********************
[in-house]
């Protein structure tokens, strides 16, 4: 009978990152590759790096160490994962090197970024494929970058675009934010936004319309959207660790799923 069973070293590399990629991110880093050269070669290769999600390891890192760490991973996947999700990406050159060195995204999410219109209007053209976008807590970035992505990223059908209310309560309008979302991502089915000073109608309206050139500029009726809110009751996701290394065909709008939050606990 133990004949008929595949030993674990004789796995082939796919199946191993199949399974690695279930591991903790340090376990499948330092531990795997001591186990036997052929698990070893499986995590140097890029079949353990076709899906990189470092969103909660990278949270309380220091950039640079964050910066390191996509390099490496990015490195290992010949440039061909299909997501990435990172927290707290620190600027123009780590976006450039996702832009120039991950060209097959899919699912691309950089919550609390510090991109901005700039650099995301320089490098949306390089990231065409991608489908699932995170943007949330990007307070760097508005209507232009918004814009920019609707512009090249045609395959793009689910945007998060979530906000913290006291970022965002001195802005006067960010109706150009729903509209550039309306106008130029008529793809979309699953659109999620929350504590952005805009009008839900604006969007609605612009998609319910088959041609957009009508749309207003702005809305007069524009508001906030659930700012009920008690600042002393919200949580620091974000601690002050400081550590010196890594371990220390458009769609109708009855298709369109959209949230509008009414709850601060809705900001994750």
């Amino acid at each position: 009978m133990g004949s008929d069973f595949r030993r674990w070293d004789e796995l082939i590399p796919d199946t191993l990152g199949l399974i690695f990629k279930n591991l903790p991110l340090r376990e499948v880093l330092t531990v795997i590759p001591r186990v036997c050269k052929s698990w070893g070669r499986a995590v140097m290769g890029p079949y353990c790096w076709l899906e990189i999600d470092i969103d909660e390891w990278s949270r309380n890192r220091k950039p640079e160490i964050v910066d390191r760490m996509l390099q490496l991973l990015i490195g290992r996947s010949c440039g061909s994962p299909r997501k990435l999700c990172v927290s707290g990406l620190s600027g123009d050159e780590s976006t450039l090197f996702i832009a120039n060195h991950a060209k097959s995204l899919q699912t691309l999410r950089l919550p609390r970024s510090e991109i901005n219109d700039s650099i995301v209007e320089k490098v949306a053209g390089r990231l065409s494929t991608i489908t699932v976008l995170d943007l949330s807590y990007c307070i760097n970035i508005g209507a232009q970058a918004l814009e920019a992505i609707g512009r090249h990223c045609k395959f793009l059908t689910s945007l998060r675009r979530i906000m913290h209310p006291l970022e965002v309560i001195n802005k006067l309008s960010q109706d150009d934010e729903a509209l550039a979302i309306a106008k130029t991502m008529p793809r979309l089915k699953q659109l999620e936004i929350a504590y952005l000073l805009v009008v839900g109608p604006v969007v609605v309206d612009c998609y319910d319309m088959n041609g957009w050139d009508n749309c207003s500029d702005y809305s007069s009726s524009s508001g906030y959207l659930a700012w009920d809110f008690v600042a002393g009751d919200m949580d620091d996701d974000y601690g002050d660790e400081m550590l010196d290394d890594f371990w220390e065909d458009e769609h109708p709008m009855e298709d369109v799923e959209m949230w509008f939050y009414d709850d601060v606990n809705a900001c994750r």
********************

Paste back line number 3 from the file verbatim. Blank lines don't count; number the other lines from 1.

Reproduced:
């Amino acid at each position: 009978m133990g004949s008929d069973f595949r030993r674990w070293d004789e796995l082939i590399p796919d199946t191993l990152g199949l399974i690695f990629k279930n591991l903790p991110l340090r376990e499948v880093l330092t531990v795997i590759p001591r186990v036997c050269k052929s698990w070893g070669r499986a995590v140097m290769g890029p079949y353990c790096w076709l899906e990189i999600d470092i969103d909660e390891w990278s949270r309380n890192r220091k950039p640079e160490i964050v910066d390191r760490m996509l390099q490496l991973l990015i490195g290992r996947s010949c440039g061909s994962p299909r997501k990435l999700c990172v927290s707290g990406l620190s600027g123009d050159e780590s976006t450039l090197f996702i832009a120039n060195h991950a060209k097959s995204l899919q699912t691309l999410r950089l919550p609390r970024s510090e991109i901005n219109d700039s650099i995301v209007e320089k490098v949306a053209g390089r990231l065409s494929t991608i489908t699932v976008l995170d943007l949330s807590y990007c307070i760097n970035i508005g209507a232009q970058a918004l814009e920019a992505i609707g512009r090249h990223c045609k395959f793009l059908t689910s945007l998060r675009r979530i906000m913290h209310p006291l970022e965002v309560i001195n802005k006067l309008s960010q109706d150009d934010e729903a509209l550039a979302i309306a106008k130029t991502m008529p793809r979309l089915k699953q659109l999620e936004i929350a504590y952005l000073l805009v009008v839900g109608p604006v969007v609605v309206d612009c998609y319910d319309m088959n041609g957009w050139d009508n749309c207003s500029d702005y809305s007069s009726s524009s508001g906030y959207l659930a700012w009920d809110f008690v600042a002393g009751d919200m949580d620091d996701d974000y601690g002050d660790e400081m550590l010196d290394d890594f371990w220390e065909d458009e769609h109708p709008m009855e298709d369109v799923e959209m949230w509008f939050y009414d709850d601060v606990n809705a900001c994750r």